Last Updated on January 27, 2023
Starting a construction business is a lot like starting any other business—you follow a series of steps. Begin by researching the market (including your competition), then devise a business plan (including financial costing). Next, create a brand and a marketing strategy. After that raise funds. You should buy or rent space or set up a home office. Buy equipment also. Then register for applicable licenses, and purchase supplies and any other inputs needed to start the company.
Some states require a license or some other pass/fail system to become a contractor. Find your state, here.
Licenses, Training, and Certifications
There’s more important info to know about starting your business. Operating some equipment such as cranes, commercial trucks, and concrete pumps, will require a license. However, one isn’t required to operate construction-class-sized excavators, loaders, backhoes, telehandlers, boom lifts, pavers, compactors, trenchers, crushers, and buggies (mini dump trucks).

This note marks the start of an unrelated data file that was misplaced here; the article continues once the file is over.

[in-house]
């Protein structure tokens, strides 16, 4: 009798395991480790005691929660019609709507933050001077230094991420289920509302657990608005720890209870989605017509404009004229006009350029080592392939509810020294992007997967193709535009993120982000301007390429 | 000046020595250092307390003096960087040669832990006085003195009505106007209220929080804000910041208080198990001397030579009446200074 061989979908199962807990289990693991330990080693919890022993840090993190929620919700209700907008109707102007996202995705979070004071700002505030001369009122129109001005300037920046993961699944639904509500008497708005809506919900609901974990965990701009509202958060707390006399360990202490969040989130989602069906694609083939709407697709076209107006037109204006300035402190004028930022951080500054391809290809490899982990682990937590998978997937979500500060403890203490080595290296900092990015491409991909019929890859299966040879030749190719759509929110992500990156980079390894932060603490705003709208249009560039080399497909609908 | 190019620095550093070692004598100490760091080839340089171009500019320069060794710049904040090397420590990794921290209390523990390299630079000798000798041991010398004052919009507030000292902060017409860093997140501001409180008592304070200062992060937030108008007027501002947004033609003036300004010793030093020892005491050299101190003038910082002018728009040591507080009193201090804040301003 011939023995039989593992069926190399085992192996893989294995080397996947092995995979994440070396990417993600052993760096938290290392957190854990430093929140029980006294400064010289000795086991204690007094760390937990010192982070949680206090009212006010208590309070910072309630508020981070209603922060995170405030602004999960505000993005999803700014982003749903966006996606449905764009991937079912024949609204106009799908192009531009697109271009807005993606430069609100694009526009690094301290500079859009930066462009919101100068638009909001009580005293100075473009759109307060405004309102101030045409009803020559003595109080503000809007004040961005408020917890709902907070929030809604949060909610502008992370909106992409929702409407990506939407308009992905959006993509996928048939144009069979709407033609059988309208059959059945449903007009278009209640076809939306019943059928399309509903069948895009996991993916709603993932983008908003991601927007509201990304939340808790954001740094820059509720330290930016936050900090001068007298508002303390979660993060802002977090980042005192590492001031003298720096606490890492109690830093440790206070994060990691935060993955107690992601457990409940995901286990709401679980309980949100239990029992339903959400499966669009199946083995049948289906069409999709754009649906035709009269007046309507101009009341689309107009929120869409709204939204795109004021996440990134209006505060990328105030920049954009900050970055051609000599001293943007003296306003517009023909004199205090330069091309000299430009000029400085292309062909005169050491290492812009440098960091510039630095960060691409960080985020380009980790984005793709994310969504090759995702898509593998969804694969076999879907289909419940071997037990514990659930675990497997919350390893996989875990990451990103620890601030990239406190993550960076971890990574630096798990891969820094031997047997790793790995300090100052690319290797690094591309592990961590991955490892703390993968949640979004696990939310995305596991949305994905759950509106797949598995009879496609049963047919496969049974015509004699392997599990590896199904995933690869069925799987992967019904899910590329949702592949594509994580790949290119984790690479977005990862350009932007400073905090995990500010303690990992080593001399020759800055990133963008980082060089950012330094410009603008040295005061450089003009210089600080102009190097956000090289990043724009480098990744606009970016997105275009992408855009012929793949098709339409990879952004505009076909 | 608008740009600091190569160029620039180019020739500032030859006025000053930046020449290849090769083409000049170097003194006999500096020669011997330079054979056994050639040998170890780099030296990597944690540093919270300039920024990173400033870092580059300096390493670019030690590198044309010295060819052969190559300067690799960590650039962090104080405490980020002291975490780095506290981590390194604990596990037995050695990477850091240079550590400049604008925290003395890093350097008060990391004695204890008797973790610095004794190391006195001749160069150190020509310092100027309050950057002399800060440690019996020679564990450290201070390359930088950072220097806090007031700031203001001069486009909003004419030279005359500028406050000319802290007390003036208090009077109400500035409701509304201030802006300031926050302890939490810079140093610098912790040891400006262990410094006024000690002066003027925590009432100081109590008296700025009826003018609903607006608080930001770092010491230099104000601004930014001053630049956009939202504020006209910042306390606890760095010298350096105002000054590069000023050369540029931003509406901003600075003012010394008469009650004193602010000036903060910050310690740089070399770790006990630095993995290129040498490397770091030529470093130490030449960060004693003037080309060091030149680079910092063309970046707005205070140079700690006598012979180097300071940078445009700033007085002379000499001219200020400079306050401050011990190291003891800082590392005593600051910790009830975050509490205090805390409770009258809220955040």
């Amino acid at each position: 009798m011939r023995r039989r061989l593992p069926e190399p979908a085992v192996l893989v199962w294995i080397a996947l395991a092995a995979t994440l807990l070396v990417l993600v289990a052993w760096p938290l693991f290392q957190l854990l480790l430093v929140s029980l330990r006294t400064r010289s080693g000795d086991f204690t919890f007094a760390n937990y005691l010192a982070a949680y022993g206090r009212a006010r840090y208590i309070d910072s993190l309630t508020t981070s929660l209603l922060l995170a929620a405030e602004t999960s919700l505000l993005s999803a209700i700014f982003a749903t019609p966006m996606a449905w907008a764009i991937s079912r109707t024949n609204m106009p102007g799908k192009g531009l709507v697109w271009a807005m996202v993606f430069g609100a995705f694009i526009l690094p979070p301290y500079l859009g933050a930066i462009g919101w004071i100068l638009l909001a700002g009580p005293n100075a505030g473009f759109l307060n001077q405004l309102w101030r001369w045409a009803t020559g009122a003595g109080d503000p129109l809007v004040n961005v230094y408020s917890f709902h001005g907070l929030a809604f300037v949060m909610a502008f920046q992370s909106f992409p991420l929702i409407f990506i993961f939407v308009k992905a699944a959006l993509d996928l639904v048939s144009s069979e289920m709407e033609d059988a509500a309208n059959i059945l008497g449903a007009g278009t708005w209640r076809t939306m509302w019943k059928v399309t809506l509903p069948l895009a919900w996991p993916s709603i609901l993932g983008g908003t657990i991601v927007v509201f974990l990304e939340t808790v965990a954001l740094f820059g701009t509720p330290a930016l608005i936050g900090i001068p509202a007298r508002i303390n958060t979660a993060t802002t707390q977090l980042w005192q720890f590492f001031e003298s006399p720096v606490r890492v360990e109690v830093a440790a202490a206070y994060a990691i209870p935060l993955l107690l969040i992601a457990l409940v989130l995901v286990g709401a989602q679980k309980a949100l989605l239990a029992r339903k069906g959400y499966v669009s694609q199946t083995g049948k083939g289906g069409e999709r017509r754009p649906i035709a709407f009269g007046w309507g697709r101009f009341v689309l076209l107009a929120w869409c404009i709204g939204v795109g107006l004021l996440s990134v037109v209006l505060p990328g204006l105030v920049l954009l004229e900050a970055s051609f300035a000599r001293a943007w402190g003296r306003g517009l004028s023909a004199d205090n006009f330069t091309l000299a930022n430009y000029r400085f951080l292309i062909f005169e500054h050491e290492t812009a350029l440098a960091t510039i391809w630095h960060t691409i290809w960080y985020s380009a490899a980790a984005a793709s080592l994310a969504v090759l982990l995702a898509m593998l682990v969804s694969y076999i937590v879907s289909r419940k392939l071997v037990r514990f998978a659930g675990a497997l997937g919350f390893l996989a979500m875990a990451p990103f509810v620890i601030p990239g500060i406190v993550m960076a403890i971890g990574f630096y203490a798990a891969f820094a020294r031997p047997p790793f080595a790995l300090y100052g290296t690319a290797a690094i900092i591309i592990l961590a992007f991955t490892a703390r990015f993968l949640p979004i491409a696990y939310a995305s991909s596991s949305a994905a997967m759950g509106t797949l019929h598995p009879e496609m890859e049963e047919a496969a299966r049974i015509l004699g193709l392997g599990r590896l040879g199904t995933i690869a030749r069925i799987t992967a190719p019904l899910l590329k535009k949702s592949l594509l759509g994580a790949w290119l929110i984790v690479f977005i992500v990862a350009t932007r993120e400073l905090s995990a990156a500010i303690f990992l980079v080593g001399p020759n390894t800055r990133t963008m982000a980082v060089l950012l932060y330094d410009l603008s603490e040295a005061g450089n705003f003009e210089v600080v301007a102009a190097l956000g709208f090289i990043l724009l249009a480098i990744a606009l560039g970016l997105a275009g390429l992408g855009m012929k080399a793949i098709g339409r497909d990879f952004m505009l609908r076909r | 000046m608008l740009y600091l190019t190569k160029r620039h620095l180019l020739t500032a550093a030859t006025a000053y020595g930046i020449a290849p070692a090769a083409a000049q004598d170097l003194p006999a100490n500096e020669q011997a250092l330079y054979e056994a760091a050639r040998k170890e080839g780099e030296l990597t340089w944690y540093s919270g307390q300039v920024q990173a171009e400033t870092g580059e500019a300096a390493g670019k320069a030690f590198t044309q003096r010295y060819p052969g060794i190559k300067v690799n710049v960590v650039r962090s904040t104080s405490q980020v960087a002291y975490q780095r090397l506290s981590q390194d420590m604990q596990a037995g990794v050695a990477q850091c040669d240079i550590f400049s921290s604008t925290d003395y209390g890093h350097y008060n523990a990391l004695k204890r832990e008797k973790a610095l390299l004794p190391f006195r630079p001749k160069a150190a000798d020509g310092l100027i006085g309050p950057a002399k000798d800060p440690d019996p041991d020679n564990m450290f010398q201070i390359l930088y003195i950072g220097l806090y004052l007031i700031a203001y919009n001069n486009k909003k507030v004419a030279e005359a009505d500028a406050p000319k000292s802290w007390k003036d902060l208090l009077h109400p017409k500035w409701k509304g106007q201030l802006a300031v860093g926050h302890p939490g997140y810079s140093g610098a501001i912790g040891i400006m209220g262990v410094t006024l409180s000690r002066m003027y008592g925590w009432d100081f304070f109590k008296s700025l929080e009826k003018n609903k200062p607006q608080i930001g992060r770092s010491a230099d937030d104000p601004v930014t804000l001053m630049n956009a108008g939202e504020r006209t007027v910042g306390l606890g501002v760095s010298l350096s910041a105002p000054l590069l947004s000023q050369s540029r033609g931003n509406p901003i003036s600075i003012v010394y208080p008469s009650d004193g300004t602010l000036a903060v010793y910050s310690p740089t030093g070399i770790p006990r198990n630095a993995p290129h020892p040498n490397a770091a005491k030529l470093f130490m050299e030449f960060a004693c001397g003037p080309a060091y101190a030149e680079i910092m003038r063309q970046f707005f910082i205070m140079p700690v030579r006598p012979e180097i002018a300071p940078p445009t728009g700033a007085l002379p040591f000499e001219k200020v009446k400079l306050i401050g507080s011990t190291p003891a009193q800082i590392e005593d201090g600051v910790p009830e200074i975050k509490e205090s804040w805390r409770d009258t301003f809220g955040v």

Industry associations help parse knowledgeable and reputable contractors from those below-average with training, industry awards, and acknowledgements. Even being part of an industry association is seen as a commitment to quality work, quality service, and continuous improvement.
Getting trained or certified within certain fields by industry trade associations, will instill confidence in customers. These attributes will communicate that you are a qualified service provider and allow you to charge more for your services. Although you may not need a certification, it may end up being more profitable in the long run.
When managing a project, your company becomes liable for a lot that occurs onsite. This includes physical injury, property damage, safety and human resources compliance, government compliance, and delivering the project on schedule and on budget. Failure to meet minimum expectations will likely result in legal consequences and financial loss. That means starting a construction business should include getting insurance.
Companies buy insurance to protect themselves against some of the aforementioned issues. Here are some examples:
Heavy Equipment Currently at Auction